Since one of the common causes of addiction in the military is PTSD, a discussion of the current extent of the addiction problem would be incomplete without an assessment of how widespread PTSD has become. Between Operation Enduring Freedom in Afghanistan and Operation Iraqi Freedom in Iraq, massive quantities of troops have been deployed in the Middle East. Almost all of them have been shot at and have seen dead bodies. Most of them have been ambushed and been subjected to mortar fire. And a great deal of them know someone who has been killed or seriously injured. This is especially true of those who have served in Iraq. The United States Department of Veteran Affairs estimates that up to 18% of these veterans now suffer from PTSD. Up to 25% also suffer from depression, and many are prone to excessive drinking.

These circumstances are troubling. Especially considering that, of 1 million troops who left active duty between 2002 and 2009, only 46% sought VA health services. Given that 48% of them were diagnosed with mental health issues, one might assume that nearly half of untreated veterans are in a similar bind. This may seem like a far-fetched extrapolation, and it quite possibly is. Still, the fact of the matter is that many veterans who developed addiction in the military are likely untreated. And many of those same veterans are likely suffering from severe co-occurring disorders of addiction and alcoholism.

The fact that there is no solid data on just how many veterans are suffering from this tempest of mental and physical turmoil indicates that we truly do not know just how many veterans are in need of treatment. This is a truly frightening circumstance for both our veterans and their families.

How Can This Problem Be Rectified?

Those in need of pain management or treatment for TBI and other conditions may find what they need through Veteran Affairs. (Michael Chow/The Republic)
(Michael Chow/The Republic)

In our article on the myth of the geographical cure, we made mention of the Vietnam War. Specifically, we mentioned the fact that approximately 95% of soldiers addicted to heroin had recovered upon their return home. We didn’t necessarily agree that environment is the sole determinant of addiction; however, we did agree that a positive environment could be beneficial to addiction recovery. Unfortunately, addiction in the military is a bit more complicated. The war on substance abuse among our troops is essentially a war fought on two fronts. We cannot handle the addictions of veterans through the exact same means by which we handle the addictions of active military personnel.

We’ll begin by speaking of active military personnel. Those who abuse substances while on active duty are not necessarily addicts in the sense we often think of them. They are not necessarily people with a crippling ailment that will follow them for life. Instead, some of them merely people who found a way of numbing themselves in a stressful situation. Many of these types quit using upon returning to the States.

Those who become full-blown addicts and alcoholics, however, often continue using at home if their affliction remains untreated. But for some, an environmental change might actually work. This is explained by psychologist David Neal, who states: “People, when they perform a behavior a lot—especially in the same environment, same sort of physical setting—outsource the control of the behavior to the environment.”

In other words, geographical cures may work better for military personnel than for civilians. They often use in a specific setting, and they leave this setting upon the end of their deployment. Meanwhile, civilians often use in a wide variety of locations. Such locations may include bars, parties, flophouses, and other various locations where they have elected to use their substance of choice. This means that civilians are not as likely to “outsource” their control in the fashion Neal describes. For them, the geographical cure is a hopeless fantasy.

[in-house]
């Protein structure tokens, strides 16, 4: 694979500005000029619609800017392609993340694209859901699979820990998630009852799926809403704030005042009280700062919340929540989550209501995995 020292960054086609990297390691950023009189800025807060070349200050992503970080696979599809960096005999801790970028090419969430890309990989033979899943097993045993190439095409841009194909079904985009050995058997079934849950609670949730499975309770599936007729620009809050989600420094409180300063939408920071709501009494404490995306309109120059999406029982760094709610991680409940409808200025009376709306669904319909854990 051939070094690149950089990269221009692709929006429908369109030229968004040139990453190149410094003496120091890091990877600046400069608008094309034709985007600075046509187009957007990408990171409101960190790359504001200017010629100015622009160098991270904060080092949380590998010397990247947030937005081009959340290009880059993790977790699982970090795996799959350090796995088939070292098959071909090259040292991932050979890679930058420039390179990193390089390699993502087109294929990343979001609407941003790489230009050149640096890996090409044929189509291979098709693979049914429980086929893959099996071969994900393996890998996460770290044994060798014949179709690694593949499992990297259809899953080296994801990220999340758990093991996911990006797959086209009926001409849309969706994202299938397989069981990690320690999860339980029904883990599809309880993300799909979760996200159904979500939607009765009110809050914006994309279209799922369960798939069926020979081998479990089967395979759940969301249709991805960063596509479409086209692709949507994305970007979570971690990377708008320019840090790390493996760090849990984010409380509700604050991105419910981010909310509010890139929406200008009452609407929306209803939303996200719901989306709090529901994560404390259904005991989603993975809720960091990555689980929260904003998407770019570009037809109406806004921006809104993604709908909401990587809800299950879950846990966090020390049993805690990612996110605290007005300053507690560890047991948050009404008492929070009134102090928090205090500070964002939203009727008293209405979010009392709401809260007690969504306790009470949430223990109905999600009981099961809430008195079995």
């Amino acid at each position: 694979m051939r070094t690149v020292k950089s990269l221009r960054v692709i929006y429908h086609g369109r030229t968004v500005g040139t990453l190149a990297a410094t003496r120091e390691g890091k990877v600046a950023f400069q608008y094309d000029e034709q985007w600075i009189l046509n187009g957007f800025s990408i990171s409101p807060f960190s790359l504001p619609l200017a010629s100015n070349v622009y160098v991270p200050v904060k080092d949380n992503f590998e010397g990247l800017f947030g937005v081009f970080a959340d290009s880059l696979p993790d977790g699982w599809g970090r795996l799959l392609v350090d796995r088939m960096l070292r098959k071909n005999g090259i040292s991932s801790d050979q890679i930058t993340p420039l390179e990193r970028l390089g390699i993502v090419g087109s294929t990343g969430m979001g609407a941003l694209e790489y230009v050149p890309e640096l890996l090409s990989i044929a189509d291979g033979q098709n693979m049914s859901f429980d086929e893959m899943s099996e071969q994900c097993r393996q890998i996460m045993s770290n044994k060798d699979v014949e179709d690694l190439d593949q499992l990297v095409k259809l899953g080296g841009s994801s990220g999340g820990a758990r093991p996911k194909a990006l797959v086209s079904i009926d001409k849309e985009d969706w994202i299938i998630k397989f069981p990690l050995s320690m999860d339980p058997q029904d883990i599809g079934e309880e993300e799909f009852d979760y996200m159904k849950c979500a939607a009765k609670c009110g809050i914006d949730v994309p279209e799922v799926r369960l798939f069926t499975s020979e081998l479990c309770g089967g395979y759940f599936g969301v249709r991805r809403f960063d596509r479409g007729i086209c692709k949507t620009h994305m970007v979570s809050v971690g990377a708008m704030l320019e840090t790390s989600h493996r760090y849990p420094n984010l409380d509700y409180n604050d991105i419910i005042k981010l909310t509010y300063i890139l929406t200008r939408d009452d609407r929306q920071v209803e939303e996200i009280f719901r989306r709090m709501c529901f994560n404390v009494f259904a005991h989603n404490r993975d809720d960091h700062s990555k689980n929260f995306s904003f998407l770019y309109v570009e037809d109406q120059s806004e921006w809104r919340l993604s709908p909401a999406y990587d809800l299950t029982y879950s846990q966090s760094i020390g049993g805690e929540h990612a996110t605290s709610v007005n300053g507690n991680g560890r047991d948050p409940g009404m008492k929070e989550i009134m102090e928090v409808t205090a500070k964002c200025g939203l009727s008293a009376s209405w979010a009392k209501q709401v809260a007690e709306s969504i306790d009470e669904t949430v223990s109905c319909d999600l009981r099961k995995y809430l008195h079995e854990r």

The same goes for veterans who continue their substance abuse upon their return home. For such veterans, we must often rely on general methods. We must hope that we can achieve staging a successful intervention, so that they may receive the treatment they need at a qualified facility. If helps if they are willing to seek the help of VA services. Many facilities specialize in the treatment of addicted servicemen and women. The VA can connect them with such facilities.

Of course, the issue may become complicated when a mental disorder such as PTSD is involved. Whether active or retired, military personnel with PTSD will likely need the aid of a dual diagnosis facility. It has been found in recent years that one of the best methods of fighting PTSD and addiction simultaneously is exposure therapy. This is where the sufferer is exposed to reminders of the circumstances that caused their trauma. Through their exposure, they learn to desensitize and to lessen the degree of trauma that rises to the surface when uncomfortable memories are triggered. As the trauma subsides, their need to abuse chemicals will begin to subside as well.

There is another treatment for PTSD as well, known as EMDR trauma therapy. This form of therapy uses coordinated eye movements to help the trauma sufferer relive their troubling memories without experiencing the same internal turmoil generally associated with them. EMDR is a little newer, but more than twenty clinical trials to date support its use. We provide access to this and other forms of trauma therapy in our programs, as many addicts suffer trauma. Veterans seeking aid at our facilities should inquire about our forms of trauma therapy, as they often prove beneficial.

Addiction in the military is a troubling issue, and it isn’t going away any time soon. In a perfect world, there would be less dependence on potentially addictive pharmaceuticals, and there would be more insistence on ensuring that our veterans meet with VA health services to assess their state of mind upon returning home. In a truly perfect world, the members of our armed forces would not be so frequently exposed to the horrors of mankind that develop their depression, PTSD, and other causes of addiction in the first place. Without such a world, we are forced to handle addiction in the military on an individual basis.